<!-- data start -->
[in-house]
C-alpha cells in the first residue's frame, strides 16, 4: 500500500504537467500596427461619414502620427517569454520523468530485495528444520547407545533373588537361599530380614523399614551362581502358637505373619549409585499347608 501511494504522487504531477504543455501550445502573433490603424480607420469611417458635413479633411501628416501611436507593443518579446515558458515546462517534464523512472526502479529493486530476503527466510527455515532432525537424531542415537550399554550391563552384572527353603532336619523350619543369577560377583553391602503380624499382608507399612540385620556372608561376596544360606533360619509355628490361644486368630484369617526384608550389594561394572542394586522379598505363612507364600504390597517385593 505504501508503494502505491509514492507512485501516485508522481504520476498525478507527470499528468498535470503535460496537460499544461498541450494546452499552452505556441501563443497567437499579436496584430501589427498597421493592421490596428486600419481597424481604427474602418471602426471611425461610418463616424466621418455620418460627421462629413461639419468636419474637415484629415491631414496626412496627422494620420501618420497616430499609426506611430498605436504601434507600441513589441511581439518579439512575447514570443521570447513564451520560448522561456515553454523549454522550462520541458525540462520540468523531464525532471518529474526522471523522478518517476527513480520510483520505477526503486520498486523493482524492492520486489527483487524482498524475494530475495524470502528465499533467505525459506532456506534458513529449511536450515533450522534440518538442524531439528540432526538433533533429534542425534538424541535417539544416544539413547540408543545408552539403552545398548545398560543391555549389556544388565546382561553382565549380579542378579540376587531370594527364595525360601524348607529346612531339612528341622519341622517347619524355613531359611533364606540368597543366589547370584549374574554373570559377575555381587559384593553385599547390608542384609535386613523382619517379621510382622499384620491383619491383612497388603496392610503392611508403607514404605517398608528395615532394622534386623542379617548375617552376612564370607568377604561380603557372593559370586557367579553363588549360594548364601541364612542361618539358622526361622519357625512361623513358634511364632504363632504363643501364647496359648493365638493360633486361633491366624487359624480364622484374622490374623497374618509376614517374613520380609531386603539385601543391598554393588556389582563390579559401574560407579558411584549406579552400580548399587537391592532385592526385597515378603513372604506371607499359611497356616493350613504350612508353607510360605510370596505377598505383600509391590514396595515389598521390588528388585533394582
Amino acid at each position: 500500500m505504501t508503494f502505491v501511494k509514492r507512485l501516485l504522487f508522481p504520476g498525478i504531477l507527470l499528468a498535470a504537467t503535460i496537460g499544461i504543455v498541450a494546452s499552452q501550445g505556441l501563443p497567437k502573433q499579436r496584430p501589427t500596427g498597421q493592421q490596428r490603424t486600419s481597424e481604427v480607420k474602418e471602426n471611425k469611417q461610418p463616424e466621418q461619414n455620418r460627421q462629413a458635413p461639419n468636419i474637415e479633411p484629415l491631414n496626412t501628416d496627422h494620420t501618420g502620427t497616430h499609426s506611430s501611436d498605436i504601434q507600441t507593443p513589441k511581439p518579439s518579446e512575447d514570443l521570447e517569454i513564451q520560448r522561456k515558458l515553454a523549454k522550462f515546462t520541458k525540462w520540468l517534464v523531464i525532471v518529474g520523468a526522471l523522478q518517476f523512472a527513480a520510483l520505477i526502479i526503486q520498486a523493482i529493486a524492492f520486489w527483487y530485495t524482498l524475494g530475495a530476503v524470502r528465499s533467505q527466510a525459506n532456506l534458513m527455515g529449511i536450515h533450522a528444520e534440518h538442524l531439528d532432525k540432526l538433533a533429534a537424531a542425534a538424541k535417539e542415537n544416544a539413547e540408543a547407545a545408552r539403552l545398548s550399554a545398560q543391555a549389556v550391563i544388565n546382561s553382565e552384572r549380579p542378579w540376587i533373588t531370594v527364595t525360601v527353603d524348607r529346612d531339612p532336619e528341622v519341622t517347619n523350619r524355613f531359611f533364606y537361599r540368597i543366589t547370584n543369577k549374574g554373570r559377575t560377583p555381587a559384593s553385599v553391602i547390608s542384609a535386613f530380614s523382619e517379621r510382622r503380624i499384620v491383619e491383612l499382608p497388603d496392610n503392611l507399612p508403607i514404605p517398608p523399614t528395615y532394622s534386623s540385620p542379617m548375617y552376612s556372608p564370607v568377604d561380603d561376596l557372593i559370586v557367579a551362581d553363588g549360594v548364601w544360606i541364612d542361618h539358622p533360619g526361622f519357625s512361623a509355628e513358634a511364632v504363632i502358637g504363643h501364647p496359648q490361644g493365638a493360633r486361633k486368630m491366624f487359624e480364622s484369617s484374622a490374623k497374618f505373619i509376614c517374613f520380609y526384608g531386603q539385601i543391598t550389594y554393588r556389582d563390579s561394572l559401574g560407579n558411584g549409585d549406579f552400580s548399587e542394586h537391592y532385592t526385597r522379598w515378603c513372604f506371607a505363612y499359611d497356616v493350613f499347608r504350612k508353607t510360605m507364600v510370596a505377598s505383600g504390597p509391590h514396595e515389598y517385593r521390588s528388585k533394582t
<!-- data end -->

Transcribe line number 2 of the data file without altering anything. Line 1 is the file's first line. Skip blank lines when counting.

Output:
C-alpha cells in the first residue's frame, strides 16, 4: 500500500504537467500596427461619414502620427517569454520523468530485495528444520547407545533373588537361599530380614523399614551362581502358637505373619549409585499347608 501511494504522487504531477504543455501550445502573433490603424480607420469611417458635413479633411501628416501611436507593443518579446515558458515546462517534464523512472526502479529493486530476503527466510527455515532432525537424531542415537550399554550391563552384572527353603532336619523350619543369577560377583553391602503380624499382608507399612540385620556372608561376596544360606533360619509355628490361644486368630484369617526384608550389594561394572542394586522379598505363612507364600504390597517385593 505504501508503494502505491509514492507512485501516485508522481504520476498525478507527470499528468498535470503535460496537460499544461498541450494546452499552452505556441501563443497567437499579436496584430501589427498597421493592421490596428486600419481597424481604427474602418471602426471611425461610418463616424466621418455620418460627421462629413461639419468636419474637415484629415491631414496626412496627422494620420501618420497616430499609426506611430498605436504601434507600441513589441511581439518579439512575447514570443521570447513564451520560448522561456515553454523549454522550462520541458525540462520540468523531464525532471518529474526522471523522478518517476527513480520510483520505477526503486520498486523493482524492492520486489527483487524482498524475494530475495524470502528465499533467505525459506532456506534458513529449511536450515533450522534440518538442524531439528540432526538433533533429534542425534538424541535417539544416544539413547540408543545408552539403552545398548545398560543391555549389556544388565546382561553382565549380579542378579540376587531370594527364595525360601524348607529346612531339612528341622519341622517347619524355613531359611533364606540368597543366589547370584549374574554373570559377575555381587559384593553385599547390608542384609535386613523382619517379621510382622499384620491383619491383612497388603496392610503392611508403607514404605517398608528395615532394622534386623542379617548375617552376612564370607568377604561380603557372593559370586557367579553363588549360594548364601541364612542361618539358622526361622519357625512361623513358634511364632504363632504363643501364647496359648493365638493360633486361633491366624487359624480364622484374622490374623497374618509376614517374613520380609531386603539385601543391598554393588556389582563390579559401574560407579558411584549406579552400580548399587537391592532385592526385597515378603513372604506371607499359611497356616493350613504350612508353607510360605510370596505377598505383600509391590514396595515389598521390588528388585533394582